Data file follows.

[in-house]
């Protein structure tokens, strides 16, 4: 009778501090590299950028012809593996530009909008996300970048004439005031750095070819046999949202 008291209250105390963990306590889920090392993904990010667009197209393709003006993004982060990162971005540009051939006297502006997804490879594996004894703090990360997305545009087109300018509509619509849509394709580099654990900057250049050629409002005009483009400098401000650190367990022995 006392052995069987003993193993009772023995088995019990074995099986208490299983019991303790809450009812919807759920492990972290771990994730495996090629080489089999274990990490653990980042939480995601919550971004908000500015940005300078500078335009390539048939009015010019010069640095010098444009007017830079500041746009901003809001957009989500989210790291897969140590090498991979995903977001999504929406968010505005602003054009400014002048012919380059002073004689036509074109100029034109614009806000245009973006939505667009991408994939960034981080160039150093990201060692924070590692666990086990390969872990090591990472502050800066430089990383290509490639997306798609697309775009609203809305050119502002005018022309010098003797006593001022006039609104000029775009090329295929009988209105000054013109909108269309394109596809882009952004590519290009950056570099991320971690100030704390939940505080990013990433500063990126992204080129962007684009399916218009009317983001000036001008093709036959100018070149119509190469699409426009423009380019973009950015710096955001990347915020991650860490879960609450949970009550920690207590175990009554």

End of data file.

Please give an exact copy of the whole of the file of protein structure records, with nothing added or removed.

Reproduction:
[in-house]
């Protein structure tokens, strides 16, 4: 009778501090590299950028012809593996530009909008996300970048004439005031750095070819046999949202 008291209250105390963990306590889920090392993904990010667009197209393709003006993004982060990162971005540009051939006297502006997804490879594996004894703090990360997305545009087109300018509509619509849509394709580099654990900057250049050629409002005009483009400098401000650190367990022995 006392052995069987003993193993009772023995088995019990074995099986208490299983019991303790809450009812919807759920492990972290771990994730495996090629080489089999274990990490653990980042939480995601919550971004908000500015940005300078500078335009390539048939009015010019010069640095010098444009007017830079500041746009901003809001957009989500989210790291897969140590090498991979995903977001999504929406968010505005602003054009400014002048012919380059002073004689036509074109100029034109614009806000245009973006939505667009991408994939960034981080160039150093990201060692924070590692666990086990390969872990090591990472502050800066430089990383290509490639997306798609697309775009609203809305050119502002005018022309010098003797006593001022006039609104000029775009090329295929009988209105000054013109909108269309394109596809882009952004590519290009950056570099991320971690100030704390939940505080990013990433500063990126992204080129962007684009399916218009009317983001000036001008093709036959100018070149119509190469699409426009423009380019973009950015710096955001990347915020991650860490879960609450949970009550920690207590175990009554």